Cruise ship Marco Polo hits Iceberg

  • Thread starter Anthony Charles Givelin Paine
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Anthony Charles Givelin Paine

On January 29th the luxury cruise ship Marco Polo
sruck ice whilst sailing in to Hope Bay Antartica
causing damage.
We left London on January 17th and after two days in Buenos Aires we flew to Ushuia in Southern Argentina and boarded the ship.We decided to do two cruises, back to back,because of the distance involved in getting to the antartic.The first cruise started in British South Georgia and on the morning of Thursday January 17th we were cruising very slowly through 'iceberg alley' to Hope Bay in the Antarctic Peninsular.We were up on deck from 5am.The early morning was very misty with thick freezing fog patches.There were a number of small bergs and loose ice floating by.At around 5.50am I noticed a huge berg looming very near to the ship.I was standing on the port side stern taking video shots.Looking at the video footage the berg was extremely large and most of it had cleared the ship before she sruck. The berg struck with a loud crunch with much ice deposited on the port aft promenade deck and upper deck.Damage was caused to the restaurant, both promenade and uper decks with superstructure damage.Railings buckled and broke for about ten feet or more.The upper deck aft also buckled.Large chunks of ice fell on to both decks.There was only a few people on deck and when the ice struck they moved quickly away. It did cause some alarm.
A few minutes later the Captain came over the PA system and announced the ship had struck ice and was stopping due to the fog.He stated there was no cause for alarm.A few minutes later officers and crew appeared on deck and immediately assessed damage.The hull was inspected a little later when we anchored in Hope Bay.The aft port decks were sealed off and urgent repairs begun.

The following day the Captain appeared with the cruise director for 'Meet the Capt- questons and answers'As expected questons were asked about the berg.The Captain appeared to prevaricate and did not give succint answers.He stated the berg struck probably due to the 'ventura' affect.(I have never heard of this )He also stated that there was a growler on the starboard side which made it difficult to navigate the ship.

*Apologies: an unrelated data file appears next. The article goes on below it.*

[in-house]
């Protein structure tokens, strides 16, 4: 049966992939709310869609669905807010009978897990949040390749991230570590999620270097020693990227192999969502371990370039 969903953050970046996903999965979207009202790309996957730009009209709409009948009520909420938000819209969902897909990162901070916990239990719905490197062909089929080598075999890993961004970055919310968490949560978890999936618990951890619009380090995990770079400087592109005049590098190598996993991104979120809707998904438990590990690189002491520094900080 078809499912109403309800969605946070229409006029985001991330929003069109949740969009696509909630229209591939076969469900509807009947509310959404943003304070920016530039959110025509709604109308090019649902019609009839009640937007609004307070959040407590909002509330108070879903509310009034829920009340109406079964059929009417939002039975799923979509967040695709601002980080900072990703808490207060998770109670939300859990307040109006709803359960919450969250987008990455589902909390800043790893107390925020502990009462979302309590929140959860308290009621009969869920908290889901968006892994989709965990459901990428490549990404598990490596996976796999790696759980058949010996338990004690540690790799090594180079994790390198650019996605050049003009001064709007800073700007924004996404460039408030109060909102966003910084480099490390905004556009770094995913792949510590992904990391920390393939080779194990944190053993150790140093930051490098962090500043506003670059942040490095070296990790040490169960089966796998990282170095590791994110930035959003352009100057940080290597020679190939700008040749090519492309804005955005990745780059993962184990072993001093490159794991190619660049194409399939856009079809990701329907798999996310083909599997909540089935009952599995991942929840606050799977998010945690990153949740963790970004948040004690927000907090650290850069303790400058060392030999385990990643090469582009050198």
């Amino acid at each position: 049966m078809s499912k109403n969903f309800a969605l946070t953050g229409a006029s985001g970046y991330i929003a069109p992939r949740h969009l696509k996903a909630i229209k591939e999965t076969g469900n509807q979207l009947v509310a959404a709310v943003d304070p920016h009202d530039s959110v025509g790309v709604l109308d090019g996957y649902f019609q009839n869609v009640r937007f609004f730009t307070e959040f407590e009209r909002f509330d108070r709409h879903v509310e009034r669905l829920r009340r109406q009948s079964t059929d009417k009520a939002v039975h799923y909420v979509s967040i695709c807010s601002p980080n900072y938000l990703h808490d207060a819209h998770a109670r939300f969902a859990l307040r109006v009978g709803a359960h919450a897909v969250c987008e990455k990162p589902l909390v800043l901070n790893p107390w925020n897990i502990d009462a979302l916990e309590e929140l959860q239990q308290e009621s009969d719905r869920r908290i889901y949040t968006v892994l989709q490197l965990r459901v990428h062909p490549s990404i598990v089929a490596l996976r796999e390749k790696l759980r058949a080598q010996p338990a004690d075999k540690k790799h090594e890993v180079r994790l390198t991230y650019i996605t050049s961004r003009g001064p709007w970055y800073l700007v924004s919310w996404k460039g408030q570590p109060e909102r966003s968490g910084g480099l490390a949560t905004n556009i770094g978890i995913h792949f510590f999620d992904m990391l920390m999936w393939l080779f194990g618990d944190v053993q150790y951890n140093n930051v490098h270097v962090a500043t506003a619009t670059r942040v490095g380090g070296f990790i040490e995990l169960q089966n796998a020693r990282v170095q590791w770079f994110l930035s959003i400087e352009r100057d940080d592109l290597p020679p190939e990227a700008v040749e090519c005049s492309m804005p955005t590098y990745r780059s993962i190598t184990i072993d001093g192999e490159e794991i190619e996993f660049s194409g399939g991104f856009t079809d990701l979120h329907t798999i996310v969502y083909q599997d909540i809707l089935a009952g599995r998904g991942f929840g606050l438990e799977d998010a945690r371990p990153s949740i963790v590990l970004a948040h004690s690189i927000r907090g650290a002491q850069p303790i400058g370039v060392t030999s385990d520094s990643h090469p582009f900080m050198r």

The crew were instructed not to talk about the berg incident.
A few days later on a visit to the bridge when we were just leaving I noticed a very large book.This turned out to be the Ships Log.I glanced through the pages end stapled on the entry for the ice berg day was a full report typed up with the heading 'Ice berg Incident report'.
As I mentioned the berg was very big.I think it was slightly higher than the promenade deck where the life boats are stored.When I look properley at the video footage and have photographs developed this will give more accurate size.
The MV Marco Polo is a mid size ship of some 22,ooo tons.The ship has a fine, traditional 'real - ship' profile with an extremely ice - strengthened hull. Orient lines and its single ship Marco Polo was bought by Norwegian cruise line in 1998.The ship is fitted with the latest navigational aids.
We certainly enjoyed our two cruises which lasted in total for three weeks.The second part of our cruise concentrated on the Antarctic Peninsular.The scenery was resplendant and an excellent eventful cruise
When we get our pictures developed of the collision I will post then for you to see .We only arrived home yesterday.
Just out of interest the Marco Polo was damaged about one year ago whilst in Half moon Island,Antartica, it ran aground.
I do hope you find the account of the ice berg incident of interest.
Kind regards
Mar 28, 2002
..."It did cause some alarm"...

I bet it did!

It's very interesting to see a first-hand account of an iceberg strike and with accompanying photos forthcoming too! If only someone had a camera handy on the night of 14th April 1912.

Last weekend I was at the "Destinations" travel show at London's Earl Court and I picked up a few brochures for Antarctic cruises. It's one place I would love to go.



Mike Herbold

Dec 13, 1999
Fascinating story. I tried to find more news about this on an internet search, and ran into this story of an early sailing ship named "Marco Polo" hitting an iceberg near the Antarctic in 1851.

From looking at other recent Marco Polo cruise ship entries, it looks like they advertise these trips as iceberg watching and whale watching adventures. It doesn't seem so surprising that they would eventually ram one or the other.

Anthony Charles Givelin Paine

The MV Marco Polo hit the berg on January 29th and not the 17th as reported in parts of my earlier message.
kind regards,

Shannon Duff

Sep 26, 2004
Wait, you were on there? Wow. What kind of damage did it make to the ship? Did anyone get hurt? Maybe I'm asking too many questions...
Jan 18, 2005
Hello all!

This was news to me. even 4 years late..

Does anyone know what is happening to the Marco Polo? I have heard there is going to be a Marco Polo 2 next year, a converted cruise-ship.

Not Alang too?
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